The move will secure 350 jobs at the Ontario plant
December 16, 2011
by The Canadian Press
OSHAWA—General Motors is investing $68 million at its Oshawa plant to build its newest Chevy Impala sedan—a move that will save 350 jobs as the automaker streamlines its Canadian operations.
The new vehicle will be done at a so-called flex assembly line, a line where the Detroit-based automaker has shifted more of its car production in recent years.
The plant, which runs traditonal and flexible assembly lines, employs more than 4,400 people and has undergone many changes this past year, recently launching the Buick Regal, Chevrolet Camaro Convertible and Chevrolet Equinox.
“We are building on the recent capacity increases, product launches and shift additions at our Canadian operations to affirm that Canada will play an important role in the new GM as we continue to transform our product lineup,” said Kevin Williams, managing director of General Motors of Canada.
The announcement follows a decision by GM earlier this year to build the new Cadillac XTS at the Oshawa plant. That decision created or saved 400 jobs on the flexible assembly line.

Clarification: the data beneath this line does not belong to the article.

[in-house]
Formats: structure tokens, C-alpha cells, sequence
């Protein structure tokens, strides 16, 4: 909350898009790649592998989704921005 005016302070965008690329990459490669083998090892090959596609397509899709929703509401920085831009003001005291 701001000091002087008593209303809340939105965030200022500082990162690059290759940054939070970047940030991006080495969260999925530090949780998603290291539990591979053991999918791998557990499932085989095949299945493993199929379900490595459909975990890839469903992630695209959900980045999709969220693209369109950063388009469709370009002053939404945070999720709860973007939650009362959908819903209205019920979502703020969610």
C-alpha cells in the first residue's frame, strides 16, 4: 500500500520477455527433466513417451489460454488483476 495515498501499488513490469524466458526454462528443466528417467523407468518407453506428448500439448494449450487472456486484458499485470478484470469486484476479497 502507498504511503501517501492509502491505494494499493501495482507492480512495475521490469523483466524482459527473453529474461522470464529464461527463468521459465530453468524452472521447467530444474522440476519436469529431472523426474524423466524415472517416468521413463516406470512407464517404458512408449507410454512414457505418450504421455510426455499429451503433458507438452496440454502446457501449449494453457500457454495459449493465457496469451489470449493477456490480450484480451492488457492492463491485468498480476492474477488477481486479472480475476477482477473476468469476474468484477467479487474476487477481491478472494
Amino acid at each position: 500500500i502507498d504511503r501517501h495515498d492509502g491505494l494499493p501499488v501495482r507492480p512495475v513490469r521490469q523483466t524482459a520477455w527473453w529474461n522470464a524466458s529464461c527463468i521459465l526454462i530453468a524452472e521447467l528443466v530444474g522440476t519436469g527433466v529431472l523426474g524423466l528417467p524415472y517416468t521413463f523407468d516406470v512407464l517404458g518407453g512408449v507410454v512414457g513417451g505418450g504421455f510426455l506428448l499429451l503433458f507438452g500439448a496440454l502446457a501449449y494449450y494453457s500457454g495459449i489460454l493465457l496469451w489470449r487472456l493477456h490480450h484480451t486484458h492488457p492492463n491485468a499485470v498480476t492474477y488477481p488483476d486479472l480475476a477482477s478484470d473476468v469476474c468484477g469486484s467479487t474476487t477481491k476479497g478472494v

The new Impala will be produced at the flex plant, which employs 2,000 people and currently makes the Chevy Camaro, Buick Regal and soon, the Cadillac XTS.
The Impala will also be built at GM’s Detroit-Hamtramck assembly plant in Michigan.
Federal Finance Minister Jim Flaherty said it has become clear that helping the company with billions of dollars in aid was the right decision.
“Our support has helped preserve Canada’s place in the automotive industry,” Flaherty said in a statement. “It has helped protect jobs in communities across Canada in automotive assembly and automotive parts production.”